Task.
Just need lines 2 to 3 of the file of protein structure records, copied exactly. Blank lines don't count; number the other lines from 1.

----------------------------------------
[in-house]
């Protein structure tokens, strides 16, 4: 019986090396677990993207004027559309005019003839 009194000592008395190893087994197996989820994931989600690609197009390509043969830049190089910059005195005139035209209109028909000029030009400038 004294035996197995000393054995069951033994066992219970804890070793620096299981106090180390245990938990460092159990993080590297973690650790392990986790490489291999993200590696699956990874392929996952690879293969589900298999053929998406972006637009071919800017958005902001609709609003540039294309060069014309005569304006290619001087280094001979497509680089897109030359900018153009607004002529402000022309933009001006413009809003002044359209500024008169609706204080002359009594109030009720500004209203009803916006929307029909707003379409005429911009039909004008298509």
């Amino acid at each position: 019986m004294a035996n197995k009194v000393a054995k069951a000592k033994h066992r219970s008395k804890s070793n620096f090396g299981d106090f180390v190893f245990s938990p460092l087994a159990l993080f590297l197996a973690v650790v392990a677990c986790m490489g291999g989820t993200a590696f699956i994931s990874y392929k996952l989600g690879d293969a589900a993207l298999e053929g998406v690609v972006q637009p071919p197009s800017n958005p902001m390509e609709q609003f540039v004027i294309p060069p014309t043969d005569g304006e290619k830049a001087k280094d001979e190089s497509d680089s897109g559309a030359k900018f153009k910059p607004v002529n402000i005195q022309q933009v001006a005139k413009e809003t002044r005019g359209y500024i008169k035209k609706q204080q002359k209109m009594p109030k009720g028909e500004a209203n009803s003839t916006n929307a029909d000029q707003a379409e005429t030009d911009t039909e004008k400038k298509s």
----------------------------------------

């Protein structure tokens, strides 16, 4: 019986090396677990993207004027559309005019003839 009194000592008395190893087994197996989820994931989600690609197009390509043969830049190089910059005195005139035209209109028909000029030009400038 004294035996197995000393054995069951033994066992219970804890070793620096299981106090180390245990938990460092159990993080590297973690650790392990986790490489291999993200590696699956990874392929996952690879293969589900298999053929998406972006637009071919800017958005902001609709609003540039294309060069014309005569304006290619001087280094001979497509680089897109030359900018153009607004002529402000022309933009001006413009809003002044359209500024008169609706204080002359009594109030009720500004209203009803916006929307029909707003379409005429911009039909004008298509």
């Amino acid at each position: 019986m004294a035996n197995k009194v000393a054995k069951a000592k033994h066992r219970s008395k804890s070793n620096f090396g299981d106090f180390v190893f245990s938990p460092l087994a159990l993080f590297l197996a973690v650790v392990a677990c986790m490489g291999g989820t993200a590696f699956i994931s990874y392929k996952l989600g690879d293969a589900a993207l298999e053929g998406v690609v972006q637009p071919p197009s800017n958005p902001m390509e609709q609003f540039v004027i294309p060069p014309t043969d005569g304006e290619k830049a001087k280094d001979e190089s497509d680089s897109g559309a030359k900018f153009k910059p607004v002529n402000i005195q022309q933009v001006a005139k413009e809003t002044r005019g359209y500024i008169k035209k609706q204080q002359k209109m009594p109030k009720g028909e500004a209203n009803s003839t916006n929307a029909d000029q707003a379409e005429t030009d911009t039909e004008k400038k298509s």